Chandler missed 20 games early last season because of a nondisplaced fracture of his right fibula, with the Knicks falling to 10 games under .500 in his absence. With a pained grin on his face, he said he believed he occasionally received too much blame for the Knicks' disappointing performance last season.
"At times, at times, at times," Chandler told ESPNDallas.com. "But I feel like New York made me a lot stronger, a lot stronger of a person going through trials and tribulations there. But that's life."
Chandler will face the Knicks on Wednesday night for the first time since the trade to Dallas. Chandler, considered a leader in the Mavericks' locker room and a negative influence in the Knicks', thinks the difference is his teammates' tolerance for his attempts to hold them accountable.
"I think people can take it differently and make it what they want to make it," Chandler said when asked whether his leadership attempts were lost in translation in New York. "It also depends on where your mind is. If everybody is locked in and they want to win and they know I'm in it 100 percent and they're in it 100 percent, nobody's sensitive. But if there's other agendas, it's going to make things sensitive."
Knicks players, including star Carmelo Anthony
DALLAS -- One of the worst offensive teams in the NBA limped into the American Airlines Center and lit up the Dallas Mavericks.
These aren't the Indiana Pacers that advanced to the Eastern Conference finals last season. Far from it, considering none of the five starters from that team suited up for Indiana on Monday night.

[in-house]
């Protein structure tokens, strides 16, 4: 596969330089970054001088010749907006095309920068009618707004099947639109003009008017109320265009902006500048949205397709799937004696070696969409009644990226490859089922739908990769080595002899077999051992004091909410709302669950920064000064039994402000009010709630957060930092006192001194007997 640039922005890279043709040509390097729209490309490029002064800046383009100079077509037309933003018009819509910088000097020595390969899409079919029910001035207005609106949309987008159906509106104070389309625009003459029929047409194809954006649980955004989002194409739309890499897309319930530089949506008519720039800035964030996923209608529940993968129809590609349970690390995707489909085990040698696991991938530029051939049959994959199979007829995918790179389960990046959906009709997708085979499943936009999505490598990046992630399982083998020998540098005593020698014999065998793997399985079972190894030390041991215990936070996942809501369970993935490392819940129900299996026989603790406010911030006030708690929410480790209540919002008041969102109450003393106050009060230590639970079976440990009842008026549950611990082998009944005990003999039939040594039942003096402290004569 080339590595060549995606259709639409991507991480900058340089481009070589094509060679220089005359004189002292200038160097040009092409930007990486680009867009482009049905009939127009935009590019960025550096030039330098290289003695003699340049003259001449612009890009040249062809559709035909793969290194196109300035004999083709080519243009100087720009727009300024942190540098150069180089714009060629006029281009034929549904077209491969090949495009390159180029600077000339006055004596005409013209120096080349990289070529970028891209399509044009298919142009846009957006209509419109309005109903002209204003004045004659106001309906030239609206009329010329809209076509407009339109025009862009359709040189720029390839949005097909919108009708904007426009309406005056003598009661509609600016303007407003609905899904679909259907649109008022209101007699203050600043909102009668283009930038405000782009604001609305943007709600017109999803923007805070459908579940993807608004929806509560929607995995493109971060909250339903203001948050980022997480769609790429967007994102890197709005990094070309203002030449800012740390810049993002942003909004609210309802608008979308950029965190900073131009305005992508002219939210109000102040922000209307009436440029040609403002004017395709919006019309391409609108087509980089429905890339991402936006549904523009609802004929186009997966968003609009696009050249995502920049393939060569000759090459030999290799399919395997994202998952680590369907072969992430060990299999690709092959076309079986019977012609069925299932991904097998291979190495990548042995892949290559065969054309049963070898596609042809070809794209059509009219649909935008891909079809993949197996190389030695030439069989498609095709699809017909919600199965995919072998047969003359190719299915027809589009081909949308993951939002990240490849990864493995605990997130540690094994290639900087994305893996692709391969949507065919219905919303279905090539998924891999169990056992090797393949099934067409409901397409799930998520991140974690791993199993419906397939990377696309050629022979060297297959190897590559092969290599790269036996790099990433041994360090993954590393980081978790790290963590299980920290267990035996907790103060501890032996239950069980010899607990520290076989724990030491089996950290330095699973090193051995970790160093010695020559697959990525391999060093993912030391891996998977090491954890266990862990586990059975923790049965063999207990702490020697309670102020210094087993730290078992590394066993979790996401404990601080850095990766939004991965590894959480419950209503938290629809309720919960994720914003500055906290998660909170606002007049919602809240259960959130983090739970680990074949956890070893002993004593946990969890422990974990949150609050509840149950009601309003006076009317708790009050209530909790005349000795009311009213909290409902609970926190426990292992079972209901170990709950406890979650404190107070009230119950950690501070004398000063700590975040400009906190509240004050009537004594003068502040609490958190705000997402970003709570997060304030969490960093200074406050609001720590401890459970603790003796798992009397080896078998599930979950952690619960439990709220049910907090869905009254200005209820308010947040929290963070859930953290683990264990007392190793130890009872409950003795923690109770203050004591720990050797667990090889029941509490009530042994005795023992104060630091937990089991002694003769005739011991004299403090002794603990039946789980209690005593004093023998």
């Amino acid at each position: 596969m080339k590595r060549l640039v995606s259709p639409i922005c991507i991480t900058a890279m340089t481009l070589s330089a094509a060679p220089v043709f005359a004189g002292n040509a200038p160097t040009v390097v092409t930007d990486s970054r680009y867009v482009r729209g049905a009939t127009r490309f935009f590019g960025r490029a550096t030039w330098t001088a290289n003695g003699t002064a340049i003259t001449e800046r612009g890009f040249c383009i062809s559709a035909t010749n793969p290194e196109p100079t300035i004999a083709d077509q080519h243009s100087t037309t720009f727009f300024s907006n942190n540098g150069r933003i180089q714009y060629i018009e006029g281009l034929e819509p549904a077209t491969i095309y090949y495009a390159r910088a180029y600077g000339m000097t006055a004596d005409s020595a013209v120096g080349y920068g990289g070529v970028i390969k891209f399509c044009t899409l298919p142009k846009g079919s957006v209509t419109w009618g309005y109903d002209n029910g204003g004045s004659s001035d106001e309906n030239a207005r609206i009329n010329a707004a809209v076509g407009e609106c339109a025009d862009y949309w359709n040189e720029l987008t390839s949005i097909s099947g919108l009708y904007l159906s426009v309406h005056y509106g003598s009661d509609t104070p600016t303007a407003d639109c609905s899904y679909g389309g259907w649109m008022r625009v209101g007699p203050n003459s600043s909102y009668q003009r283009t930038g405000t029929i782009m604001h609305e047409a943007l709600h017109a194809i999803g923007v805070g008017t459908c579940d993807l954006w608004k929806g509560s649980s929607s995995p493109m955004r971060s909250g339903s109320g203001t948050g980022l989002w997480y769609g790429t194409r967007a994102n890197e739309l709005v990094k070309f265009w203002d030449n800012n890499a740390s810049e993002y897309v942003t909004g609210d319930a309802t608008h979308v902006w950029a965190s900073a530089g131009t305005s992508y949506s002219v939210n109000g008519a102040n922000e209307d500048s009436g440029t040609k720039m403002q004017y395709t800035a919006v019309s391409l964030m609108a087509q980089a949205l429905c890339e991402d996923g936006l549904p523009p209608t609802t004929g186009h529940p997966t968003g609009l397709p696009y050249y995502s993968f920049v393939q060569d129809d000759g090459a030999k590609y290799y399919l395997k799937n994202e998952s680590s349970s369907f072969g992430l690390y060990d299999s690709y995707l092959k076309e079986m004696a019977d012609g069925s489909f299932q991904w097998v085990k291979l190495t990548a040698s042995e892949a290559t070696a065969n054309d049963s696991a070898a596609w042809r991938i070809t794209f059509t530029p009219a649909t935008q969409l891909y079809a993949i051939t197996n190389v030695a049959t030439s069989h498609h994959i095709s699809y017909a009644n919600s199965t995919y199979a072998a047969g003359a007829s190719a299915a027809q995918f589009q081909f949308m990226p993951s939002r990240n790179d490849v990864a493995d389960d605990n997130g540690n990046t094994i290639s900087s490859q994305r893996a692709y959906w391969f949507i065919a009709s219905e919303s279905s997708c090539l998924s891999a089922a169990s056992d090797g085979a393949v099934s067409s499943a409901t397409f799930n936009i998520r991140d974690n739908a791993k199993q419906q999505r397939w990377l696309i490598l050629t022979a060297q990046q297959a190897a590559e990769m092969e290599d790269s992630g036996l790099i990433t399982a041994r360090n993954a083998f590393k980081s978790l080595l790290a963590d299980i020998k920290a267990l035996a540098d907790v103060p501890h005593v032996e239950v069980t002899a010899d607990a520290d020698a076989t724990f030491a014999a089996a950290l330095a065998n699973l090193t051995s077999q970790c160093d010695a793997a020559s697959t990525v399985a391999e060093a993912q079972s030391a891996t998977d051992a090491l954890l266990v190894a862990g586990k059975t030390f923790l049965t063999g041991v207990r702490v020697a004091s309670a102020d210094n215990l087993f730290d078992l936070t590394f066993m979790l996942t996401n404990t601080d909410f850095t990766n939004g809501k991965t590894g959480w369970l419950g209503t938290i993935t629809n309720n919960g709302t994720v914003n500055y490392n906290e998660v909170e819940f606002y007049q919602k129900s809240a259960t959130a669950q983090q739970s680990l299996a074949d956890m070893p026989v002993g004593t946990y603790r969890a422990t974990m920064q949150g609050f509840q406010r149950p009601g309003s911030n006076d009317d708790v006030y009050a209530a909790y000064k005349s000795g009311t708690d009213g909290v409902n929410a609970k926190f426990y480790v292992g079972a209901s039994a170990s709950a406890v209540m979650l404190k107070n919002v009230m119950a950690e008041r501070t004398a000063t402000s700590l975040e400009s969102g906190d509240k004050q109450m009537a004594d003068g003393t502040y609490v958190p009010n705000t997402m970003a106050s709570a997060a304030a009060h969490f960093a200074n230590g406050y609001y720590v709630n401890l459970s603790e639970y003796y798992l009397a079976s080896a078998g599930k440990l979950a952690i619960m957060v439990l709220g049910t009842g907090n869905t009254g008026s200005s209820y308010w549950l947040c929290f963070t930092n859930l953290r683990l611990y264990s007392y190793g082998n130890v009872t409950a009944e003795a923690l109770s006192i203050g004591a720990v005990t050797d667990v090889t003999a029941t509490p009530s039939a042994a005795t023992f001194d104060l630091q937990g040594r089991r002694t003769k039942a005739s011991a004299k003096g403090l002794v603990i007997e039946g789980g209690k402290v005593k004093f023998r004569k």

These bunch of journeymen came to Dallas ranked 28th in the NBA in scoring, not having cracked triple digits since a season-opening victory over the still-winless Philadelphia 76ers. But these Pacers handed the Mavs a humiliating 111-100 home loss.
Well, embarrassing is one way to put it after a team that considers itself a Western Conference contender gets punked on its home court by the injury-riddled Pacers' leftovers.
"A horrible loss. Horrific. Awful," power forward Dirk Nowitzki said after the 10-5 Mavs' second straight loss. "I can't find any more words."
The Mavs couldn't find a way to keep the Pacers, who improved to 6-8, from scoring at will. Dallas didn't win a single quarter despite shooting 50 percent from the floor in a game coach Rick Carlisle referred to as a "physical demolition."
Dallas' failure to score from the floor for more than half of the fourth quarter killed any comeback hopes, but not many words were muttered about the Mavs' offense in the locker room after this mess. The focus was firmly on the defensive disaster, on all the warts exposed in this embarrassment.
"We just have to put up more resistance," Carlisle said. "That's where it's at defensively, and our guys know that."
Frankly, this can't be considered too stunning, even with the all the Pacers' offensive problems. The Mavs feature the NBA's most efficient offense, but this roster has a lot of flaws defensively.